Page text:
The Monastery of Icosifinissis is at an altitude of 753 meters, on the northern side of Mount Pangaio. It is located on the national road of Serres-Kavala, on the borders of the two Prefectures of Serres and Kavala. Ecclesiastically it falls under the Holy Metropolis of Drama. The monastery was founded by Oslo Germanus in the 8th century. During the Ottoman domination, the contribution of the Monastery to the preservation of Orthodoxy and Hellenism was invaluable, while its historical course was destroyed many times by Turkish and Bulgarian invaders. On August 25, 1507, the Turks slaughtered 172 Monks of the Monastery. Three years later, 10 monks from the Holy Monastery of Vatopedi of Mount Athos came to the Monastery to reconstitute it. During the First Bulgarian Occupation of Eastern Macedonia the murders and violence committed by the Bulgarian occupation army were many. On Monday, March 27, 1917, soldiers of the Bulgarian occupation army headed by the Bulgarian Committees Pantina entered the monastery and, after having raped against the monks, they seized most of the heirlooms and transferred them to Bulgaria, where they were detained to this day. The Bulgarians captured Eastern Macedonia for the third time on July 12, 1943 (after 1916 and 1918) during the Second World War. The Bulgarian army invaded the monastery, held the abbot Gregory and the twelve monks in a constraint and burned the monastery. Today the Monastery is feminine and has 23 nuns. It celebrates the memory of Saint Germain on November 22 and the following day the memory of St. Dionysios. It is also celebrated on August 15, in memory of the Virgin Mary, on the 14th of September, in memory of the Exaltation of the Holy Cross and on November 21, in memory of the Presentation of the Virgin Mary. In 2011, part of the Holy Relief of Saint Dionysios from Bulgaria was returned. The lasipan had been stolen on a Bulgarian occupation, along with a number of other heirlooms that still remain in Sofia (Ivan Dujev’s Slav-Byzantine Studies Center and the National History Museum of Bulgaria). Also, in 2016, a rare handwritten New Testament of 674 pages, written in the 9th century, which was abducted in 1917 by the Bulgarians and returned to the Chicago Lutheran Theological School in the United States, was returned to the Monastery.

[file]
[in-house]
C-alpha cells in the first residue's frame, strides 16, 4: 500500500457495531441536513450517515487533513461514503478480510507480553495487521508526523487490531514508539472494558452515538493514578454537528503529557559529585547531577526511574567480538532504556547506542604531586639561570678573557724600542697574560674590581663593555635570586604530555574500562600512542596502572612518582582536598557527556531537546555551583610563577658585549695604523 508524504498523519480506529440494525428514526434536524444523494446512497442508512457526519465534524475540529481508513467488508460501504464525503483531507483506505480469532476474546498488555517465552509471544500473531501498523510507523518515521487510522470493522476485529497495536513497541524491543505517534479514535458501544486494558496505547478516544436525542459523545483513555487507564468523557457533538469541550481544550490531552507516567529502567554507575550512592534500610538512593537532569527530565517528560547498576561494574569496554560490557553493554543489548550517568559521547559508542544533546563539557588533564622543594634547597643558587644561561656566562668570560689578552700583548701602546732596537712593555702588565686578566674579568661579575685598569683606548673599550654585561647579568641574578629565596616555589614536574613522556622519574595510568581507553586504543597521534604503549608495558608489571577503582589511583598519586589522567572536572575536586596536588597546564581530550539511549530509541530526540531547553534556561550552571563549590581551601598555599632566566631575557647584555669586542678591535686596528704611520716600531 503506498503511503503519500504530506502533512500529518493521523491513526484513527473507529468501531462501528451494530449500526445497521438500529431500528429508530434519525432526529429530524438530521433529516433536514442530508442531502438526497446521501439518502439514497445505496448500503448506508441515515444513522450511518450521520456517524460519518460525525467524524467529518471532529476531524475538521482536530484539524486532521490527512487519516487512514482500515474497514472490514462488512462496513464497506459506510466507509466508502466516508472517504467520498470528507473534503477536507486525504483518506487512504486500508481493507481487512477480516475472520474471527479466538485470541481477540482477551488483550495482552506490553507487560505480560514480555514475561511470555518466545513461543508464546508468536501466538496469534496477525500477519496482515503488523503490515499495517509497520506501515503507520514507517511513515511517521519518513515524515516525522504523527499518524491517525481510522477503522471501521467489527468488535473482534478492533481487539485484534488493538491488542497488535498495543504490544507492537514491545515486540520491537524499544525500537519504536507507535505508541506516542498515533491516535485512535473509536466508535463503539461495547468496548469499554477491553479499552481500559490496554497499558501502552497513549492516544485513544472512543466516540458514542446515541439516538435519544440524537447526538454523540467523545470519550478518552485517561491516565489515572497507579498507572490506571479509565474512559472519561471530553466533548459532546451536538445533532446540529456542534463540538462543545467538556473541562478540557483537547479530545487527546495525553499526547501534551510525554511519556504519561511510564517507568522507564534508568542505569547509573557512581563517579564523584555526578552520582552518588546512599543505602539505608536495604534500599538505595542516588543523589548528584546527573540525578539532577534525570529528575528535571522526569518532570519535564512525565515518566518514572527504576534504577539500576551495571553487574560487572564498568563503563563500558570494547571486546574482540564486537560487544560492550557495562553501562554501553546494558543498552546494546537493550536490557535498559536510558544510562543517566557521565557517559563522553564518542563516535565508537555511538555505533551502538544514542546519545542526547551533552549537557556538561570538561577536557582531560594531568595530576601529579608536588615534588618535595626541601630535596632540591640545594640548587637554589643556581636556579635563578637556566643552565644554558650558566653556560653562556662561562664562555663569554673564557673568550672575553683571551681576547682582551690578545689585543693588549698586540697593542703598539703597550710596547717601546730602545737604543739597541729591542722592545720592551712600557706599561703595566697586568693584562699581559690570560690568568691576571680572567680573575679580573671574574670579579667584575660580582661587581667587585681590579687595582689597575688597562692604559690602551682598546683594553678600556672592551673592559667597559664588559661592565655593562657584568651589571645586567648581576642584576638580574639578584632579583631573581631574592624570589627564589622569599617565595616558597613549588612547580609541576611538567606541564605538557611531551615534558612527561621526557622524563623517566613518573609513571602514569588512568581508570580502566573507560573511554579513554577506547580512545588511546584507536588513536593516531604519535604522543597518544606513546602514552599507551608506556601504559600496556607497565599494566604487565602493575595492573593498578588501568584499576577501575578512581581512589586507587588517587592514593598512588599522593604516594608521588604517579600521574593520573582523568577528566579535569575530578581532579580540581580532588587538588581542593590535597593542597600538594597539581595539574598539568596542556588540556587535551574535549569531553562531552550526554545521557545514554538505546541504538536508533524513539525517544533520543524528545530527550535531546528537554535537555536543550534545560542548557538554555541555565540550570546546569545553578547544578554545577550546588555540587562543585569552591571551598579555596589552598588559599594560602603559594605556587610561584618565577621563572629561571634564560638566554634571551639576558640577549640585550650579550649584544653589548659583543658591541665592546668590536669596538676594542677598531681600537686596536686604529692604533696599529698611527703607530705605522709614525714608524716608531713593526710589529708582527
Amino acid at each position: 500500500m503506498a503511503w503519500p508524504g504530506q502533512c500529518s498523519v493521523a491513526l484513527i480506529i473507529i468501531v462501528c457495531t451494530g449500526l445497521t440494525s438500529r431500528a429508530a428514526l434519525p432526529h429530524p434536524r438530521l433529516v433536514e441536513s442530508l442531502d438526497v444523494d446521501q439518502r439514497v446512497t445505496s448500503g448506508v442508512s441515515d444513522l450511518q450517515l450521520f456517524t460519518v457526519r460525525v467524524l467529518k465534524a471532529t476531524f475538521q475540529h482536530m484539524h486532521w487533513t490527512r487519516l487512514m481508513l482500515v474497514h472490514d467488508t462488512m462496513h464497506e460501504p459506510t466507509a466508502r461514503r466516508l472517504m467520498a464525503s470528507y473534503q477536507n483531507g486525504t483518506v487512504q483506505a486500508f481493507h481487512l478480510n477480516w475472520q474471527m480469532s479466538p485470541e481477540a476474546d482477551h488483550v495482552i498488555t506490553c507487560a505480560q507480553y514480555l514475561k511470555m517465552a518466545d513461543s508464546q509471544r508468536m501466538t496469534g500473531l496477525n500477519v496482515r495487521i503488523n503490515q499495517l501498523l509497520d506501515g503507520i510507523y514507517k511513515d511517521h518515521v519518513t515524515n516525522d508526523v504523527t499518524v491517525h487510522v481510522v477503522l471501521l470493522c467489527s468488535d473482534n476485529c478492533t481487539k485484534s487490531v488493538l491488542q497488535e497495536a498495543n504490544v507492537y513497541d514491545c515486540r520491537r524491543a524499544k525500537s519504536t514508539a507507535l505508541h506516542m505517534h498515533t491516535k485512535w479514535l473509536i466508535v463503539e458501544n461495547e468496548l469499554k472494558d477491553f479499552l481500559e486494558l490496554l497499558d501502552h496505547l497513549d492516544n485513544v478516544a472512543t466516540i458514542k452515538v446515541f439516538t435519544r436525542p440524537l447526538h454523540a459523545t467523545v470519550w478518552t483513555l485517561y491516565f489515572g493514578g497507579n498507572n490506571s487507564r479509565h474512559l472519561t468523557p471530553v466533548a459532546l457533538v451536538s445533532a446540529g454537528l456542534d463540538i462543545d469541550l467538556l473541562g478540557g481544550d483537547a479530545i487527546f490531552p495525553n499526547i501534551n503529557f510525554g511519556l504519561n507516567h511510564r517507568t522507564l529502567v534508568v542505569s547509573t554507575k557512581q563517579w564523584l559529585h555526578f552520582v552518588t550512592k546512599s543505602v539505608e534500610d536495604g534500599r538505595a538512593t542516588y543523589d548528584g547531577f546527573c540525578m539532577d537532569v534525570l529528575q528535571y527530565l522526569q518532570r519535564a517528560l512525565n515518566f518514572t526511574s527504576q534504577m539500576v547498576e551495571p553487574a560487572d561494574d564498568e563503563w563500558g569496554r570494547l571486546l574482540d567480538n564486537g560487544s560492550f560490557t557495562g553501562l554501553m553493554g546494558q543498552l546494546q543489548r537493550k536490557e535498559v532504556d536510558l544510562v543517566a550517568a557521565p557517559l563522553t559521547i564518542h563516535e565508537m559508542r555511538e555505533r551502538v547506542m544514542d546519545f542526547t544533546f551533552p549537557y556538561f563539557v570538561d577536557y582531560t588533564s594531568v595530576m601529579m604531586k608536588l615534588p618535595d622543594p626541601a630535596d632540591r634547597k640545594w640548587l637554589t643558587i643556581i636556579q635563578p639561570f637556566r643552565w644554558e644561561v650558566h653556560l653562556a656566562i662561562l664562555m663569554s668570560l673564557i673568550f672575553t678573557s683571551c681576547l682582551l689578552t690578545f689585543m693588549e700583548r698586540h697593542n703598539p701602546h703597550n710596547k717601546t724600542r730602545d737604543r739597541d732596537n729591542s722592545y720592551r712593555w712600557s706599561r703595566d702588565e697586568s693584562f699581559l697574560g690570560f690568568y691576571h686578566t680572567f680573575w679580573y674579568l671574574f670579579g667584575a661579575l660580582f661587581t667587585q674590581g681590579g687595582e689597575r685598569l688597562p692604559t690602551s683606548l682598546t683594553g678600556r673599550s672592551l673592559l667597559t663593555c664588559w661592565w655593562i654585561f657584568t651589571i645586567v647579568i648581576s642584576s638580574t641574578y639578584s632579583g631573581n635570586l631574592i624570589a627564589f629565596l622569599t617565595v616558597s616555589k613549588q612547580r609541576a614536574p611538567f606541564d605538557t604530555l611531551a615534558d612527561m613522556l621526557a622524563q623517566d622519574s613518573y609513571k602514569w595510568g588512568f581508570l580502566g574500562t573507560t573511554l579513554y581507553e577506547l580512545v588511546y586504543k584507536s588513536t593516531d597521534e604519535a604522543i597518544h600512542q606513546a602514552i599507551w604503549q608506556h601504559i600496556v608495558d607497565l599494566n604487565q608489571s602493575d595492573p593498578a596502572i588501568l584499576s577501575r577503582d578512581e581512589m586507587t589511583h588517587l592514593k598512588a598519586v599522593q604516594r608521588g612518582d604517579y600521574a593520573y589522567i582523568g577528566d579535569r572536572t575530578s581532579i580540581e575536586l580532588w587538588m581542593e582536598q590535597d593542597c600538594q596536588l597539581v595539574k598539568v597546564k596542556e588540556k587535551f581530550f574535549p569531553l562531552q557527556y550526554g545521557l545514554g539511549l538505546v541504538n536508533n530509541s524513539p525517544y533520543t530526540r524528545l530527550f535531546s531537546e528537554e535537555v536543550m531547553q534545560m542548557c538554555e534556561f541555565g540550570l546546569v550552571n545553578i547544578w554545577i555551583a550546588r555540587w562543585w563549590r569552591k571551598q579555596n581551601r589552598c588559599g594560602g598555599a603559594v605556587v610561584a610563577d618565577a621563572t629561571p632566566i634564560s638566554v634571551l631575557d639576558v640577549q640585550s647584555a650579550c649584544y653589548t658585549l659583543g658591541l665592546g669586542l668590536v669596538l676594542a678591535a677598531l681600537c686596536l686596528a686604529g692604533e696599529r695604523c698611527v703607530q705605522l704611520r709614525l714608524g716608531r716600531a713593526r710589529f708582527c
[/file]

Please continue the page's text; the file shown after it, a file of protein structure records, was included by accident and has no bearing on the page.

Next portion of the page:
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Μόνη Εικοσιφοινίσσης 620 47